Less than a day before polls open, Likud leader Benjamin Netanyahu said that far-right lawmaker Itamar Ben Gvir is a viable candidate for police minister if Netanyahu’s bid to reclaim the premiership is successful.
“I don’t disqualify him” for the post of public security minister, but “there are a lot of candidates,” Netanyahu told Army Radio on Monday, in his first interview with the state-sponsored outlet since losing the premiership last year.
“Likud has to be the biggest party, and only then I can appoint ministers like Ben Gvir and [Bezalel] Smotrich,” Ben Gvir’s running mate in the Religious Zionism-Otzma Yehudit alliance.
Russian President Vladimir Putin said Monday he hopes for "normalisation" of ties between rivals Armenia and Azerbaijan who pledged not to resort to force in their territorial dispute after tripartite talks, reasserting Moscow's role as Caucasus powerbroker.
The summit was held as Western engagement grows in the volatile Caucasus region, where Russia – distracted by its war in Ukraine – is palpably losing influence after decades of domination.
The initiative comes a month after the worst clashes between Armenia and Azerbaijan since their war in 2020.
"It was a very useful meeting that created a very good atmosphere for possible future agreements," the Russian president told journalists.
"Russia will do everything to find a definitive and comprehensive settlement" of the conflict, he said. "It is in everyone's interest to normalise relations.
Prussian Major General Carl von Clausewitz famously drew on his own experience in the Napoleonic Wars to examine war as a political phenomenon. In his 1832 book “On War” he provided a frequently quoted pithy summary of war versus peace, writing in terms of politico-military strategy that “War is a mere continuation of politics by other means.” In other words, war-making is a tool provided to statesmen to achieve a nation’s political objectives when all else fails.
One can reject the ultimate amorality of Clausewitz’s thinking about war while also recognizing that some nations have historically speaking exploited war-making as a tool for physical expansion and the appropriation of foreigners’ resources. As far back as the Roman Republic, the country’s elected leaders doubled as heads of its consular armies, which were expected to go out each spring to expand the imperium. More recently, Britain notably engaged in almost constant colonial wars over the course of centuries to establish what was to become history’s largest empire.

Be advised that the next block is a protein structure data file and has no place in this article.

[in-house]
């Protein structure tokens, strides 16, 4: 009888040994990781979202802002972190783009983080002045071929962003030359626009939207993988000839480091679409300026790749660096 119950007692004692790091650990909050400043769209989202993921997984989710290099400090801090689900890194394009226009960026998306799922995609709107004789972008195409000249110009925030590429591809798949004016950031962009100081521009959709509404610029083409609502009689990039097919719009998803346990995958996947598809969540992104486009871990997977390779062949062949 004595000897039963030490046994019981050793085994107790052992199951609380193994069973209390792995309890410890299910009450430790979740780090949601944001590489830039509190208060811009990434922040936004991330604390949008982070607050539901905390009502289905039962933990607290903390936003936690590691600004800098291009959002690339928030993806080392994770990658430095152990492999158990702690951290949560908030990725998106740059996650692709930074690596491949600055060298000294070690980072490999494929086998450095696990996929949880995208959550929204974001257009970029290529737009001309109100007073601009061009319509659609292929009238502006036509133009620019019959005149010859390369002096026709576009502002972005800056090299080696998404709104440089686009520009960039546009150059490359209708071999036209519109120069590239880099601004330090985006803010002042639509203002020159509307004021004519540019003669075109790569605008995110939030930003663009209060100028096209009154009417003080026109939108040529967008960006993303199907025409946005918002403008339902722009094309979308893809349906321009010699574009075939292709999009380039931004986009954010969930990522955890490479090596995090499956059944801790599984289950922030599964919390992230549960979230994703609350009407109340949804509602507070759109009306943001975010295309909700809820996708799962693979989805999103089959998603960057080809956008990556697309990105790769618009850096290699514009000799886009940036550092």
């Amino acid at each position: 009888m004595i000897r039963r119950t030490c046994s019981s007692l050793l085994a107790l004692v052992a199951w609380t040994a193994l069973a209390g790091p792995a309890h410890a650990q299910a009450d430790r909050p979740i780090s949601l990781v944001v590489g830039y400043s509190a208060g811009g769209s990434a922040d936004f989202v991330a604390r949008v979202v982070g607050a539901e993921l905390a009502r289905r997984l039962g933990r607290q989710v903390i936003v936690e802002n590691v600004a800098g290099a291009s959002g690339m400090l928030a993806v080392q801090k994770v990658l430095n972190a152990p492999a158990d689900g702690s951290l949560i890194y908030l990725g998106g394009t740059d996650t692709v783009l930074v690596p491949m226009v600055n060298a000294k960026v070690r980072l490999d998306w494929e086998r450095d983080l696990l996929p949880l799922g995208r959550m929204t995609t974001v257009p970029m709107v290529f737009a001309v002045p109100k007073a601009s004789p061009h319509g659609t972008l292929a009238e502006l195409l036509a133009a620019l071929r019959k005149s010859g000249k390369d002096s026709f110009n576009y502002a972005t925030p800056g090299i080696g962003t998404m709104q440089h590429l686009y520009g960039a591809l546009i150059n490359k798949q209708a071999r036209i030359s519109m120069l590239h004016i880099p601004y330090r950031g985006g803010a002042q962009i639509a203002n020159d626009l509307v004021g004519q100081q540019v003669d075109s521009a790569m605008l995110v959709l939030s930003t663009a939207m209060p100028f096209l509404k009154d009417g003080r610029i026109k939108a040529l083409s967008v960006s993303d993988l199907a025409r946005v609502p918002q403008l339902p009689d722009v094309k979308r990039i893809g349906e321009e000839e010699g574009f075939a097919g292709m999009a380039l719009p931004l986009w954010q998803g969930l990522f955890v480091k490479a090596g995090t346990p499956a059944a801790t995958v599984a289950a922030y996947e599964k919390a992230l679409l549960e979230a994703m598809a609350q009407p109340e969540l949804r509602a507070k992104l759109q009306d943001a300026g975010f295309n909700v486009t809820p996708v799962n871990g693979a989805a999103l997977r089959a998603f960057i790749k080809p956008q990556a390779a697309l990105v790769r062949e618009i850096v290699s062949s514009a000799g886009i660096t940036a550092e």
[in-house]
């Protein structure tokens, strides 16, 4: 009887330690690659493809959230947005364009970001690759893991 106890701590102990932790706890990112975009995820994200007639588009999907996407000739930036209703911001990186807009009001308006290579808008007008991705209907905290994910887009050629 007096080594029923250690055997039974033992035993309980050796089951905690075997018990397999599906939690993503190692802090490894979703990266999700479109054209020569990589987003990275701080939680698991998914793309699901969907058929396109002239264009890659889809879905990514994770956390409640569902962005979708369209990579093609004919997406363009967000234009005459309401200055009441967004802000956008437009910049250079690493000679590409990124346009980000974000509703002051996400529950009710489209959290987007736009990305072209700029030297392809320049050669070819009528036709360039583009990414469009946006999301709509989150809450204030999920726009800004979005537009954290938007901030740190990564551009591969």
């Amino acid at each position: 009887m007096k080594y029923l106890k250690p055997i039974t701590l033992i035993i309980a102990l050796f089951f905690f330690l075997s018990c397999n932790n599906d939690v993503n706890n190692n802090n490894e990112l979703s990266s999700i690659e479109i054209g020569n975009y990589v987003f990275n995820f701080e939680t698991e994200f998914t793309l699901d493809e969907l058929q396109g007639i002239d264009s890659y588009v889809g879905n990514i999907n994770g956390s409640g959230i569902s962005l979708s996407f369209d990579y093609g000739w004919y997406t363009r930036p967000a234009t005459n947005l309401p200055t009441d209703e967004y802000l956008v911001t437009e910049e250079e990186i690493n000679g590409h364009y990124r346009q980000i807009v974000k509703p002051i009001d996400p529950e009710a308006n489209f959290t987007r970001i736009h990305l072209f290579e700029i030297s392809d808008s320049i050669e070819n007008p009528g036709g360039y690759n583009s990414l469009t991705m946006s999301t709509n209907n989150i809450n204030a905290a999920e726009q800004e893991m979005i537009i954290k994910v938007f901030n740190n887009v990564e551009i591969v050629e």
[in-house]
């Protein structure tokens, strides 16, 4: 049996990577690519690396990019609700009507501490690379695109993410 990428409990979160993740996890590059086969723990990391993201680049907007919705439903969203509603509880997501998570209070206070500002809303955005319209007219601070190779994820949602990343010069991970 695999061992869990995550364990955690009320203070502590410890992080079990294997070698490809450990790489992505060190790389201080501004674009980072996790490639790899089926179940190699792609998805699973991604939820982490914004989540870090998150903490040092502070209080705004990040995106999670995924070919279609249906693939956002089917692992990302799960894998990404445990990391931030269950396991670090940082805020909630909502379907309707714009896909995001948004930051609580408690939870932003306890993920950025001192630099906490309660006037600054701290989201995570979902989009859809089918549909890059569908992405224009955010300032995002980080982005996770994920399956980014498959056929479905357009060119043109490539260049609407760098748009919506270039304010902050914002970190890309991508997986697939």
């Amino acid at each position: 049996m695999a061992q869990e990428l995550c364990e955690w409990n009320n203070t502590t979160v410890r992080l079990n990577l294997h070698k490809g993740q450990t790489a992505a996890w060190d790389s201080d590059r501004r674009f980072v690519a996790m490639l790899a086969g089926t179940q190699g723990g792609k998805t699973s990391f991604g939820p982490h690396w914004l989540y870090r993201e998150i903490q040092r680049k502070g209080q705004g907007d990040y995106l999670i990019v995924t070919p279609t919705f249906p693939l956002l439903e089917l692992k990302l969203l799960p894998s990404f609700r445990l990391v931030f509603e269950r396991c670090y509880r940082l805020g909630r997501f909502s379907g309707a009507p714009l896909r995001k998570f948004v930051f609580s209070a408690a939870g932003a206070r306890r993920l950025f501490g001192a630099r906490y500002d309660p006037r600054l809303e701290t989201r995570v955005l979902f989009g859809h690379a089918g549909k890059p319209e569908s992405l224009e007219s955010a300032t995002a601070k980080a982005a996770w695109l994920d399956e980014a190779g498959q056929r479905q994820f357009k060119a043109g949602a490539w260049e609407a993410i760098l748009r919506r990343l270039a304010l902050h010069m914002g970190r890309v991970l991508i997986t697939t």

With the Supreme Court considering whether it’s Constitution for Harvard and UNC to discriminate against Asians to benefit blacks, the Washington Post is trying to keep the Democrats’ Coalition of the Fringes united for one more week
The Air Force is allowing unvaccinated instructor pilots to return to the air after barring them from flight this summer, the service confirmed Oct. 28.
Maj. Gen. Phillip Stewart, the head of 19th Air Force, said Oct. 25 that it is “in the best interest of the Air Force” for instructors to resume their regular in-flight duties until further notice, according to a memo obtained by Air Force Times.
It sounds like the authors are next going to reveal the Big Secret: that Harvard can’t get rid of affirmative action because African-Americans are ever increasingly being buried by Asians, who are growing both in quantity and quality of test scores and grades. Without society continuing to give blacks a big fat thumb on the scale forever, blacks would more or less vanish from elite academia and be replaced by countless Asians.
The chance that an individual Asian will score 1400 to the maximum of 1600 on the SAT appears to be about two dozen times greater than an individual black will score that high. The white to black gap, in contrast, is only about 7 to 1.
You could make the argument that in 2003 when Sandra Day O’Connor put a 25 year time limit on affirmative action being allowed to violate “equal protection of the laws,” she was being naive, both about the genetics of racial differences in performance but most of all about the Asian Crush that was much less noticeable 19 years ago.
But then Bollinger and Stone chicken out and revert to the usual Blame Whitey rhetoric.
“The Biden administration’s Nuclear Posture Review is, at heart, a terrifying document. It not only keeps the world on a path of increasing nuclear risk, in many ways it increases that risk. Citing rising threats from Russia and China, it argues that the only viable U.S. response is to rebuild the entire U.S. nuclear arsenal, maintain an array of dangerous Cold War-era nuclear policies, and threaten the first use of nuclear weapons in a variety of scenarios.” Stephen Young, Union of Concerned Scientists
Maybe you’re one of the millions of people who think the US would never use its nuclear weapons unless the threat of a nuclear attack was imminent.
Well, you’d be wrong, because according to the recently-released Nuclear Posture Review, the bar for using nukes has been significantly lowered. The new standard reads like this: (nukes can be used) “in extreme circumstances to defend the vital interests of the United States or its allies and partners.”
“Defend the vital interests of the United States or its allies”??
That’s a pretty broad net, isn’t it? That could include anything from a serious threat to national security to an ordinary economic competitor. And that loosy-goosy definition appears to be just what the authors were looking for.